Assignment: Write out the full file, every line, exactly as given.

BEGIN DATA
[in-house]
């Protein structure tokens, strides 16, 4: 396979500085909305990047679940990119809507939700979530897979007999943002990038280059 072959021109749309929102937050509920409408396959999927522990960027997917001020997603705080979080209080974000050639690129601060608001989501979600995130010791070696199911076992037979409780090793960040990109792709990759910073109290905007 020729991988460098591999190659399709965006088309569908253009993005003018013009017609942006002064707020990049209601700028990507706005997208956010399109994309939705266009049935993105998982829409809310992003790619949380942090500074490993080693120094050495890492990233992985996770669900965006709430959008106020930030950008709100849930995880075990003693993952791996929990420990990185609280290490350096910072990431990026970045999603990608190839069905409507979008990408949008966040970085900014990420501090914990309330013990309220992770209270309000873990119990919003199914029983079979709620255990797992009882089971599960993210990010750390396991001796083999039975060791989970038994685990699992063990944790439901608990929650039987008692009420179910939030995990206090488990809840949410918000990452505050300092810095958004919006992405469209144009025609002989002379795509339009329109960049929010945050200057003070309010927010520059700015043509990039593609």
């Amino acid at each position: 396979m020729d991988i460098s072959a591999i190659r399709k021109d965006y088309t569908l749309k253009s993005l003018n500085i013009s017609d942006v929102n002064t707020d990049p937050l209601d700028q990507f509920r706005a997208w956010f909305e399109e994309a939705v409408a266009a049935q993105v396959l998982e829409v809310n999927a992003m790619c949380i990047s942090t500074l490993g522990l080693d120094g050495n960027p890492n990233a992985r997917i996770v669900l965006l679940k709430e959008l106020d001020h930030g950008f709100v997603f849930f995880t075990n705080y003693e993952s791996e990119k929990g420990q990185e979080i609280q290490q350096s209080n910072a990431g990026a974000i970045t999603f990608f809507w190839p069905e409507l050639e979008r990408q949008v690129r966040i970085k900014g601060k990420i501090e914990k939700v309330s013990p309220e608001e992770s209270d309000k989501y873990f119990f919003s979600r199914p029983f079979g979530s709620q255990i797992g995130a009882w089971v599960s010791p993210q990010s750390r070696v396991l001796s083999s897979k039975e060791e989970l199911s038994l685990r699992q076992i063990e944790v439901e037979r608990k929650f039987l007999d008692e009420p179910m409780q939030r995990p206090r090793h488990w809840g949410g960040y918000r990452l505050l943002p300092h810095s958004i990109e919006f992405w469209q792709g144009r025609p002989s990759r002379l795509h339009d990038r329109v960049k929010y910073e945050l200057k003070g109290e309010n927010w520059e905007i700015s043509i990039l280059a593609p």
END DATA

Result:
[in-house]
């Protein structure tokens, strides 16, 4: 396979500085909305990047679940990119809507939700979530897979007999943002990038280059 072959021109749309929102937050509920409408396959999927522990960027997917001020997603705080979080209080974000050639690129601060608001989501979600995130010791070696199911076992037979409780090793960040990109792709990759910073109290905007 020729991988460098591999190659399709965006088309569908253009993005003018013009017609942006002064707020990049209601700028990507706005997208956010399109994309939705266009049935993105998982829409809310992003790619949380942090500074490993080693120094050495890492990233992985996770669900965006709430959008106020930030950008709100849930995880075990003693993952791996929990420990990185609280290490350096910072990431990026970045999603990608190839069905409507979008990408949008966040970085900014990420501090914990309330013990309220992770209270309000873990119990919003199914029983079979709620255990797992009882089971599960993210990010750390396991001796083999039975060791989970038994685990699992063990944790439901608990929650039987008692009420179910939030995990206090488990809840949410918000990452505050300092810095958004919006992405469209144009025609002989002379795509339009329109960049929010945050200057003070309010927010520059700015043509990039593609």
């Amino acid at each position: 396979m020729d991988i460098s072959a591999i190659r399709k021109d965006y088309t569908l749309k253009s993005l003018n500085i013009s017609d942006v929102n002064t707020d990049p937050l209601d700028q990507f509920r706005a997208w956010f909305e399109e994309a939705v409408a266009a049935q993105v396959l998982e829409v809310n999927a992003m790619c949380i990047s942090t500074l490993g522990l080693d120094g050495n960027p890492n990233a992985r997917i996770v669900l965006l679940k709430e959008l106020d001020h930030g950008f709100v997603f849930f995880t075990n705080y003693e993952s791996e990119k929990g420990q990185e979080i609280q290490q350096s209080n910072a990431g990026a974000i970045t999603f990608f809507w190839p069905e409507l050639e979008r990408q949008v690129r966040i970085k900014g601060k990420i501090e914990k939700v309330s013990p309220e608001e992770s209270d309000k989501y873990f119990f919003s979600r199914p029983f079979g979530s709620q255990i797992g995130a009882w089971v599960s010791p993210q990010s750390r070696v396991l001796s083999s897979k039975e060791e989970l199911s038994l685990r699992q076992i063990e944790v439901e037979r608990k929650f039987l007999d008692e009420p179910m409780q939030r995990p206090r090793h488990w809840g949410g960040y918000r990452l505050l943002p300092h810095s958004i990109e919006f992405w469209q792709g144009r025609p002989s990759r002379l795509h339009d990038r329109v960049k929010y910073e945050l200057k003070g109290e309010n927010w520059e905007i700015s043509i990039l280059a593609p």